On 17/01/2014 19:00, Rob Gaddi wrote: > Hey y'all -- > > So this is one of those times that my lack of serious math chops is > coming round to bite me, and none of my usual books is helping me out. > I'm hoping someone has some thoughts. > The relevant books also seem to be both rare and expensive.... http://www.amazon.co.uk/Approximations-Digital-Computers-Cecil-Hastings/dp/0691079145 http://www.amazon.co.uk/Standard-C-Library-P-J-Plauger/dp/0131315099/ref=sr_1_2?s=books&ie=UTF8&qid=1390052292&sr=1-2&keywords=c+standard+library > I'm trying to approximate either exp(-1/(n+1)) or 4^(-1/n+1). I can > convince myself I don't care which. n is an integer from 1-65535, and > the result should be fixed-point fractional, probably U0.18. The > function output is always between 0-1, and goes up like a rocket for > small n before leveling off to a steady cruise of >0.9 for the rest of > the function domain. > > I'm working in an FPGA, so I've got adds, multiplies, and table lookups > from tables of reasonable size (10s of kb) cheap, but other things > (divides especially) are expensive. I can throw several clock cycles > at the problem if need be. > > Taylor series attacks seem to fail horribly. Well almost all approximations to functions end end up as a power series of some sorts. If you read Hastings he uses truncated power series with coefficients optimized to minimize the error over the domain in question. When I wrote a "C" Maths library for the IBM/370 (yes I am a Vintage Computer Geek) I wrote a REXX program to calculate the functions to a higher accuracy than needed and then optimize the co-efficients of the taylor series needed. > I feel like there may be > some answer where answers for n in [1,127] gets a direct table lookup, > and n in [128,65535] gets some other algorithm, possibly with a table > boost. Or somehow taking advantage of the fact that log(1-f(n)) is > related to log(n)? > Load it into RAM or Flash at startup.... > Anyone have any thoughts? > See Above Dave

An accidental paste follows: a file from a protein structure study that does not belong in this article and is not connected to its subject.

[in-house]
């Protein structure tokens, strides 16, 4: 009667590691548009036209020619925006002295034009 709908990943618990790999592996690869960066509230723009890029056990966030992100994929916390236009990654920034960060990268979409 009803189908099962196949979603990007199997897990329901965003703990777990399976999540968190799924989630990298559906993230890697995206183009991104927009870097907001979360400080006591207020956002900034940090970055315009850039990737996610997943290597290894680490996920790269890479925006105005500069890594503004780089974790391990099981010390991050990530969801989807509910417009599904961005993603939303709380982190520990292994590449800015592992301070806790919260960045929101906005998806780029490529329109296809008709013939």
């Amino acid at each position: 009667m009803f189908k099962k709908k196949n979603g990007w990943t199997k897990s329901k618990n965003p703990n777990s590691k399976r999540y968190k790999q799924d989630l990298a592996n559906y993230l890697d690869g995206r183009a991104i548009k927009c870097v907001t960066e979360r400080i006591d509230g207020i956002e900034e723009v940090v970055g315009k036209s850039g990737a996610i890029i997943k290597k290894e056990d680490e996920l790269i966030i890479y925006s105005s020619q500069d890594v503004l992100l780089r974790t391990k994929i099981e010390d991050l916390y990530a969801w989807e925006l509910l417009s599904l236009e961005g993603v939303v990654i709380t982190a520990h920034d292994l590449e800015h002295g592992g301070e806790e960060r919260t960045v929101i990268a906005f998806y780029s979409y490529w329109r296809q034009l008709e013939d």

On Sat, 18 Jan 2014 09:00:22 GMT, Jan Panteltje <pNaonStpealmtje@yahoo.com> wrote: >On a sunny day (Fri, 17 Jan 2014 16:13:41 -0800) it happened John Larkin ><jlarkin@highlandtechnology.com> wrote in ><jhhjd99gf3h8farut37cv1slcp99svu62q@4ax.com>: > >>> >>>That HDMI out is cool, as you can plug it into almost any modern monitor >>>and make nice user friendly presentations. >>>Something that is not so simple or needs extra hardware on other platforms. >>>My rapsi even plays HD movies... >>>Just imagine, when it starts up you can make it play the Highland background with cows grazing. >>>with greener grass... >> >>Offer that to the French imitation... >> >>http://www.greenfieldtechnology.com/ >> >>who copied our logo and our products. With seagulls. > >I came across that a while back, thought they worked for you... No, but Bernard Riondet is sort of an old friend. We never could find a good project to work on together, so he did his own thing. We did the master timing system for NIF, and then he apparently did the one for LMJ. >They all look a bit like that MS windows background I have seen in places. Our logo predates Microsoft! -- John Larkin Highland Technology Inc www.highlandtechnology.com jlarkin at highlandtechnology dot com Precision electronic instrumentation

Compare FPGA features and resources

Threads starting:

Authors:A B C D E F G H I J K L M N O P Q R S T U V W X Y Z

Custom Search